• Poor sleep - This can take the form of difficulty falling asleep, staying asleep, or waking up feeling rested and refreshed. Sleeping is actually a very active state that requires quite a bit of energy, as it’s the time when our body’s worker bees busy themselves with cellular repair. If our nervous systems are run ragged operating in a constant state of alert, there won’t be much energy left for sleep and repair. And if we can’t get a good night’s sleep, we’re even more wired and tired the next day, amplifying a state of hypervigilance. Any parent of a newborn knows this feeling - it’s exhausting, self-perpetuating, and gives you that very unpleasant Jekyll/Hyde experience. Ashwagandha (Withania somnifera) is an Ayurvedic herb whose name means ‘strength of a horse’. Although some people find it too heating, many find it helps them stay asleep (especially if they tend to wake between 2-4am and have trouble getting back to sleep). It’s also an adaptogen, which is a type of herb that helps you be more resilient to all types of stress - physical, emotional, mental. Again, chamomile is brilliant in the evenings to calm, soothe, and gently help you drift off to sleep. It cools any excess heat, agitation, inflammation, and panic that may have built up during the day so you can set it aside for an evening of recovery.


A lot of times people are looking for support with stress and anxiety, but as we help bring the mind and body back into balance, we often find there are deeper concerns affecting their health they’d like support with. Sometimes stress and anxiety is the messenger and an outside perspective can be helpful to decipher its meaning. If you’re looking for some first steps you can take on your own to help navigate your stress and anxiety, chamomile is a brilliant herbal ally. You can find it in multiple remedies in The Members’ Apothecary, such as No Need to Panic Tea and Inner Calm Tincture Blend. Membership provides a wealth of benefits, including access to nearly 40 herbal medicine blends (teas, tinctures, balms and herb-infused oils), exclusive articles to learn more about how to understand and support your health naturally with herbs and offers.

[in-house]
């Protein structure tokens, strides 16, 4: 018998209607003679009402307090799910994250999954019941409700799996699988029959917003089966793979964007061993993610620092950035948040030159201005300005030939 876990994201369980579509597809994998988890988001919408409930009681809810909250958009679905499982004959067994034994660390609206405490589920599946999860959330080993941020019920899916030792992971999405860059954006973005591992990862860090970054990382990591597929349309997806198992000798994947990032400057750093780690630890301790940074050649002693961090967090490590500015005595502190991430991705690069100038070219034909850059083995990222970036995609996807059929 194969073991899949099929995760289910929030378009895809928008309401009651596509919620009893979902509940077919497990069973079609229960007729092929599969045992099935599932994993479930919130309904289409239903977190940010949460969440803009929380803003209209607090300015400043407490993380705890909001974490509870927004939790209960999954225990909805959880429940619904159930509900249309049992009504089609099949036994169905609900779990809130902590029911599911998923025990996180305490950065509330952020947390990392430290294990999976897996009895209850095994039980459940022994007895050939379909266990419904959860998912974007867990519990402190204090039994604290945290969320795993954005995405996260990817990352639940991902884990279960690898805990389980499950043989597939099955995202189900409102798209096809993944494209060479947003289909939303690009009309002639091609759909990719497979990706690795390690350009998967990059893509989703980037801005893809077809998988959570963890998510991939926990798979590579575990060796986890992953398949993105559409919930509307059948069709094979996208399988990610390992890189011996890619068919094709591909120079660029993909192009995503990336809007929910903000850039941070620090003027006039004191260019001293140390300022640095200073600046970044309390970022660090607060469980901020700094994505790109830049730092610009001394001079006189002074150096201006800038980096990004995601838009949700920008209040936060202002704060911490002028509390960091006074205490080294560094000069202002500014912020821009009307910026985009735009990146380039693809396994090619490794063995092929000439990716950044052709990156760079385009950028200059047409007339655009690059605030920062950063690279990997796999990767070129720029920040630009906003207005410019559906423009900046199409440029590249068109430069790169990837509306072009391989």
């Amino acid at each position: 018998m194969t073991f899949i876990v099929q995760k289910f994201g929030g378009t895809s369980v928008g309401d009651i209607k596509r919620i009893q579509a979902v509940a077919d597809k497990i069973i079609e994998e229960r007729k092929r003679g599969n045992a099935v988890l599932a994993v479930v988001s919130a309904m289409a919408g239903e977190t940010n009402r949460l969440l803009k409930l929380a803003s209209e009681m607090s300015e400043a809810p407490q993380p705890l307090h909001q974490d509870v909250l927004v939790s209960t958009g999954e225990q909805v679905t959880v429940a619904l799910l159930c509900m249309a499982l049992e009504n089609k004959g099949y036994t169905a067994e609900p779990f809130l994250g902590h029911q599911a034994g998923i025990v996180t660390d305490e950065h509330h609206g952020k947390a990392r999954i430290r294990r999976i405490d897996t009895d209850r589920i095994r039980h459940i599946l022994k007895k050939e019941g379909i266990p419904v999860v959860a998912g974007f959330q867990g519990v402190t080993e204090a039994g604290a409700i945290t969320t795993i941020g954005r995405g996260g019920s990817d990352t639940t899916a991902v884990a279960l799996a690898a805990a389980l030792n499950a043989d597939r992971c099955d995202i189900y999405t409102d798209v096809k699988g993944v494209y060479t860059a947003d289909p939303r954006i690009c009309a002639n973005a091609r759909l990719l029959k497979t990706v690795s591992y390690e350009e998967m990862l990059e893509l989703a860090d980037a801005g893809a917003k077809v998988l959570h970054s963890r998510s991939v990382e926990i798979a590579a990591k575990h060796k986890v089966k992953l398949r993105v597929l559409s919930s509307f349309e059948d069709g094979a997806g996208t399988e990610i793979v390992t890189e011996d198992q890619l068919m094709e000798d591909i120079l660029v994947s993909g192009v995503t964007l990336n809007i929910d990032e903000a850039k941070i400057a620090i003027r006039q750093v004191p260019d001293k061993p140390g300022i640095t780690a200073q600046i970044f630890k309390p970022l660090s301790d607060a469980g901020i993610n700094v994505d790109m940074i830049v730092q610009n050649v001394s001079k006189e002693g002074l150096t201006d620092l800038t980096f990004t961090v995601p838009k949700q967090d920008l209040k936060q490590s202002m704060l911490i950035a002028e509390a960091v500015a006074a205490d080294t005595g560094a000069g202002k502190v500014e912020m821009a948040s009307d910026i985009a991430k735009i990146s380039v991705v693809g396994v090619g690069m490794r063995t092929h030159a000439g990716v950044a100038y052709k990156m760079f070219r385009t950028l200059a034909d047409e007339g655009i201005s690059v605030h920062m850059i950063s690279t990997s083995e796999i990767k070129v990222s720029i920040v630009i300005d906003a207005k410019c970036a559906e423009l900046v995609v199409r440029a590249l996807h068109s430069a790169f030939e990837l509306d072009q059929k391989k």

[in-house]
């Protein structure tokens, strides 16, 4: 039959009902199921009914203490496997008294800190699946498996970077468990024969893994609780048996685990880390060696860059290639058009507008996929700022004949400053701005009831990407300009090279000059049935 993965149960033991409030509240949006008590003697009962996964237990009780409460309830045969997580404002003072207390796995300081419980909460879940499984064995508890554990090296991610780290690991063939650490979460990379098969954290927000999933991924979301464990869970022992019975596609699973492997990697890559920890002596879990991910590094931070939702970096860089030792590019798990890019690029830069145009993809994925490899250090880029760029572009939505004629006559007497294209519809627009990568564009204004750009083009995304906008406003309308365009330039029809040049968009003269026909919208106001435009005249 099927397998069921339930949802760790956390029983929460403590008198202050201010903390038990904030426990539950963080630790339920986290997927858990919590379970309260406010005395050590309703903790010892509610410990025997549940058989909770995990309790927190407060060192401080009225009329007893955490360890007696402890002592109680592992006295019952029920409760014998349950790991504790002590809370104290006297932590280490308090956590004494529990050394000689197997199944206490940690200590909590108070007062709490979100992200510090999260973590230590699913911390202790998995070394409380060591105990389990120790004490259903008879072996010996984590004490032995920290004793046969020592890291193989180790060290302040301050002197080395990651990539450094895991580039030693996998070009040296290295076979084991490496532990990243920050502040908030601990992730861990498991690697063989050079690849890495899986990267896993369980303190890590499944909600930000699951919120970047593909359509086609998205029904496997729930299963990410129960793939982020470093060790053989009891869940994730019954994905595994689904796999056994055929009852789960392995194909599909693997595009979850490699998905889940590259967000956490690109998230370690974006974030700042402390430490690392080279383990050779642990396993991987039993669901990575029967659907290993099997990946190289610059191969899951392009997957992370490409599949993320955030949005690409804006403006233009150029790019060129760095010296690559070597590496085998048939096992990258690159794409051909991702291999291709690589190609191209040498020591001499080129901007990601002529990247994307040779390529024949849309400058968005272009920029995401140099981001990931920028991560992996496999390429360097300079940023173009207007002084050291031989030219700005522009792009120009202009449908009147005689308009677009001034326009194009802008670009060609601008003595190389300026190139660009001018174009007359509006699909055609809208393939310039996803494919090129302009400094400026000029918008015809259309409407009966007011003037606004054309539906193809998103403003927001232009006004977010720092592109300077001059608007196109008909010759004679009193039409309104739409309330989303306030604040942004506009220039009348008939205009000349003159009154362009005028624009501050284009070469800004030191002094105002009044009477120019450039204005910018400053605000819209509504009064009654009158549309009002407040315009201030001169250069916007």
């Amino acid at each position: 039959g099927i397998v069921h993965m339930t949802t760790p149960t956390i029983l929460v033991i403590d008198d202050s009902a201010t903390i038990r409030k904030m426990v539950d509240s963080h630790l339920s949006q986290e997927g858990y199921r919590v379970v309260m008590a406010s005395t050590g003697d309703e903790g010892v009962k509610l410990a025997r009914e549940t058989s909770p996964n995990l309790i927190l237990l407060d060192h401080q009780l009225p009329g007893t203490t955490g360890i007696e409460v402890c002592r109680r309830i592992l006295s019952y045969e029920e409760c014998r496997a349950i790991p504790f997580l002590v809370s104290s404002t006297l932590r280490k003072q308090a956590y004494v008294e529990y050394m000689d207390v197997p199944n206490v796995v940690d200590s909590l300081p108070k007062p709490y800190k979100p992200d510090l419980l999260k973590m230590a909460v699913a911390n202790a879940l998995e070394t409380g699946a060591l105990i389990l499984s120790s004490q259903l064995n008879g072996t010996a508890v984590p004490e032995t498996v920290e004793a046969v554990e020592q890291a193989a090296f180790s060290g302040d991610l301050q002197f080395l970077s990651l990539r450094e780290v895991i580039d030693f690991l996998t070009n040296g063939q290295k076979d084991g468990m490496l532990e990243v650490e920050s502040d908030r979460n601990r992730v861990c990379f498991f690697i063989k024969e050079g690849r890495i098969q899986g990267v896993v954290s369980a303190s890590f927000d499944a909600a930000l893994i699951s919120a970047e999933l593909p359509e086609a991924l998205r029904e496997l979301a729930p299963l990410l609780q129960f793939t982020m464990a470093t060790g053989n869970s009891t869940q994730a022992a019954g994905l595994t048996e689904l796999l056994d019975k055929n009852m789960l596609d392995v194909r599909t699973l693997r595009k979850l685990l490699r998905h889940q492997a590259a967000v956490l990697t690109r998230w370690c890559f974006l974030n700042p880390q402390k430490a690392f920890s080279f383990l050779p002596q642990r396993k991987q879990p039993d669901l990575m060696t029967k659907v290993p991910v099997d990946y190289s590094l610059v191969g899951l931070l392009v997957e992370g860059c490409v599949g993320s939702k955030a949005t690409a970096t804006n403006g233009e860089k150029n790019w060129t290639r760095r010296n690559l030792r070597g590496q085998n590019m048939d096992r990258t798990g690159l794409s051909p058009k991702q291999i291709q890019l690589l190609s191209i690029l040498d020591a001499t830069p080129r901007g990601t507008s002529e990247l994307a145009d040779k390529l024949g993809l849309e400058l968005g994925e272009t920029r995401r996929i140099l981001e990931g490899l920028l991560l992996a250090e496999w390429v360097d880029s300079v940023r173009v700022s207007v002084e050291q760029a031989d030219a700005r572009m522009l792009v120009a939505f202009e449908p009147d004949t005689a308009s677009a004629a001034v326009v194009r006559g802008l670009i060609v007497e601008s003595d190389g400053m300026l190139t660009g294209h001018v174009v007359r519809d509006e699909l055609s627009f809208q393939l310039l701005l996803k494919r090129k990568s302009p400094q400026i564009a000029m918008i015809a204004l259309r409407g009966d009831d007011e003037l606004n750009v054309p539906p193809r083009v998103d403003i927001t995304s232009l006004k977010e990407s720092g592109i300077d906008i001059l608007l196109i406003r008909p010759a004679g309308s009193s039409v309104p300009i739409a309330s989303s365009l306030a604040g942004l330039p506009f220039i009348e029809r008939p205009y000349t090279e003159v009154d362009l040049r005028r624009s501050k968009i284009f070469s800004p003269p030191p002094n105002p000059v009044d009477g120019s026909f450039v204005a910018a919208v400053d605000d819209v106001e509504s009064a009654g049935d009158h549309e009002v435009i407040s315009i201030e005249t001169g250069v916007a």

As a final thought, I’d like to propose that perhaps it is time to reconsider stress and anxiety - to reframe them as messages our body is trying to communicate to us, letting us know our environment, our situation, our surroundings, our relationships are not healthy and are no longer serving us. Perhaps when stress and anxiety arise, it’s like when we’ve been running ourselves ragged and we get a full-blown cold that plonks us firmly in bed and forces us to rest. We are being told we need to take a break, take a breath, and take time to remember what we need in life to make us feel balanced, whole, and happy, and to make changes.


Perhaps stress and anxiety are not illnesses that arise in isolation, but rather the reactions of a healthy person to a very unhealthy world, showing us our mental immune systems are still functioning and there to serve us.